Donald H. Gordon Special Collection

Born in New Britain, Connecticut in 1883, at three years old Donald H. Gordon moved with his mother, father, and three brothers to the Bostonia area of Southern California. During his 20s, Gordon began studying the work of others and by 1908 he had completed his own glider. A true pioneer for the time, Gordon was able to sit in the plane and control it instead of hanging in it and shifting his weight to control direction. Gordon’s aircraft was a biplane with a controllable front elevator, not dissimilar to the plane of the Wright brothers. The wings of Gordon’s plane measured 28 feet and the length of the plane measured 18 feet.

In 1909, after the success of the glider, Gordon added a 2-cylinder Curtiss motorcycle engine to the aircraft. The plane, with the seven horsepower engine and a three wheel landing gear was light enough that Gordon could lift the entire machine himself. Though Gordon was able to get a few “hops” from his aircraft, he ultimately was unable to sustain flight. When the plane crashed, Gordon took the opportunity to obtain a 4-clynider Curtiss engine which could nearly double his horsepower. Gordon’s a new biplane (a tractor) had a conventional tail, no front elevator, a two wheel landing gear, ailerons, no dihedral, and his seat was in the rear. Using this plane, Gordon could fly all around his 40 acre field. In doing so, Donald Gordon became the first person west of the Mississippi River to successfully fly a powered aircraft.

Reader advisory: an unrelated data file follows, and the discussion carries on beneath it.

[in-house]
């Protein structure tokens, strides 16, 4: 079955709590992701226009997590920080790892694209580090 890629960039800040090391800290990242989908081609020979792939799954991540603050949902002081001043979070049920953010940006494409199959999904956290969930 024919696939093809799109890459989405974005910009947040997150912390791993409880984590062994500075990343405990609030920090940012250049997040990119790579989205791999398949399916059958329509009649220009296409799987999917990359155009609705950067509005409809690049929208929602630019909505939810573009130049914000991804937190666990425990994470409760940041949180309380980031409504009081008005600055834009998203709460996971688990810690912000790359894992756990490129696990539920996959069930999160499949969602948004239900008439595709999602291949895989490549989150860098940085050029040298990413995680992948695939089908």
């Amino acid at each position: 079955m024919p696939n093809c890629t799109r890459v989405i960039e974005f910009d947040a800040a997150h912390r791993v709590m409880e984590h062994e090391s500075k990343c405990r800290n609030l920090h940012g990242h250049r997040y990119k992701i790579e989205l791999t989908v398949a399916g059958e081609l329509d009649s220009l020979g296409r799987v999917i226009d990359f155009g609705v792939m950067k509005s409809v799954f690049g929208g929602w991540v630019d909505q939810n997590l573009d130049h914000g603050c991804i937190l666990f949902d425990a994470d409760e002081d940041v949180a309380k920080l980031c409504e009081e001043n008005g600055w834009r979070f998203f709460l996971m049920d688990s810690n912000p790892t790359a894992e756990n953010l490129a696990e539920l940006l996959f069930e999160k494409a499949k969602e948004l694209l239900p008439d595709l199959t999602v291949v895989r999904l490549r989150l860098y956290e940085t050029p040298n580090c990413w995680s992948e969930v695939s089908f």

Once WWI started, Gordon stopped working on planes and attempted to join the Air Service, but was rejected on account of his increasing deafness. After the war Gordon bought a Wright-engine, but never built a plane for it. He later donated the engine to the then named San Diego Aerospace Museum. Donald Gordon lived out the remainder of his life on 160 acres on Palomar Mountain.

Items in this collection, from 1909 to 1968, with one article from 1982, include biographies on Donald H. Gordon, correspondence, affidavits, notes, newspaper clippings, and photographs.  

For more about this collection, see our Descriptive Finding Guide.

See the collection on Flickr.

San Diego Air & Space Museum

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